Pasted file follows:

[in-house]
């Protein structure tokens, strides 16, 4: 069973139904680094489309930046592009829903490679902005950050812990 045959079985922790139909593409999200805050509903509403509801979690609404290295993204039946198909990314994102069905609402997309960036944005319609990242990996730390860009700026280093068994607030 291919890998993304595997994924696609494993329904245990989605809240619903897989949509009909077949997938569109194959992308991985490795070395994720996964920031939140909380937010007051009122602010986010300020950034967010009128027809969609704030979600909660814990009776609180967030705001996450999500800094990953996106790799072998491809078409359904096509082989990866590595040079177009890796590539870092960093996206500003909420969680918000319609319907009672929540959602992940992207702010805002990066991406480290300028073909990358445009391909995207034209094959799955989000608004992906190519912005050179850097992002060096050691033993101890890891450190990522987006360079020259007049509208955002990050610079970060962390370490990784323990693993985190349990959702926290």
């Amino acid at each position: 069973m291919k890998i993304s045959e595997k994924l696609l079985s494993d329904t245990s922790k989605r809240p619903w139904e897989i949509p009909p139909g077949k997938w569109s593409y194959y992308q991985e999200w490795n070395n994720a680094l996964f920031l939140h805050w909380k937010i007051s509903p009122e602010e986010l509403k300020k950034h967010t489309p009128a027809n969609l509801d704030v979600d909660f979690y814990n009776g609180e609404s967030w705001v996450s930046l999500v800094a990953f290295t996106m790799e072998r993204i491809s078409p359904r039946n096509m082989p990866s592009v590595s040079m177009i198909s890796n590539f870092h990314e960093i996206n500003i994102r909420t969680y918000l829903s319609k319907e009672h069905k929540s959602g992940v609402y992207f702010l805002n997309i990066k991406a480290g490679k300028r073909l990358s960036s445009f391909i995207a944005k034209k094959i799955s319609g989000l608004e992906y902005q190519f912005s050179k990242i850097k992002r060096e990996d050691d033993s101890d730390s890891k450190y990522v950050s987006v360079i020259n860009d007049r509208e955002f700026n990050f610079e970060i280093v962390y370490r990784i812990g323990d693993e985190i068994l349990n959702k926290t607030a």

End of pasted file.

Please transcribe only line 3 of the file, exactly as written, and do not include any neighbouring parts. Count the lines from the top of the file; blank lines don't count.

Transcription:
């Amino acid at each position: 069973m291919k890998i993304s045959e595997k994924l696609l079985s494993d329904t245990s922790k989605r809240p619903w139904e897989i949509p009909p139909g077949k997938w569109s593409y194959y992308q991985e999200w490795n070395n994720a680094l996964f920031l939140h805050w909380k937010i007051s509903p009122e602010e986010l509403k300020k950034h967010t489309p009128a027809n969609l509801d704030v979600d909660f979690y814990n009776g609180e609404s967030w705001v996450s930046l999500v800094a990953f290295t996106m790799e072998r993204i491809s078409p359904r039946n096509m082989p990866s592009v590595s040079m177009i198909s890796n590539f870092h990314e960093i996206n500003i994102r909420t969680y918000l829903s319609k319907e009672h069905k929540s959602g992940v609402y992207f702010l805002n997309i990066k991406a480290g490679k300028r073909l990358s960036s445009f391909i995207a944005k034209k094959i799955s319609g989000l608004e992906y902005q190519f912005s050179k990242i850097k992002r060096e990996d050691d033993s101890d730390s890891k450190y990522v950050s987006v360079i020259n860009d007049r509208e955002f700026n990050f610079e970060i280093v962390y370490r990784i812990g323990d693993e985190i068994l349990n959702k926290t607030a």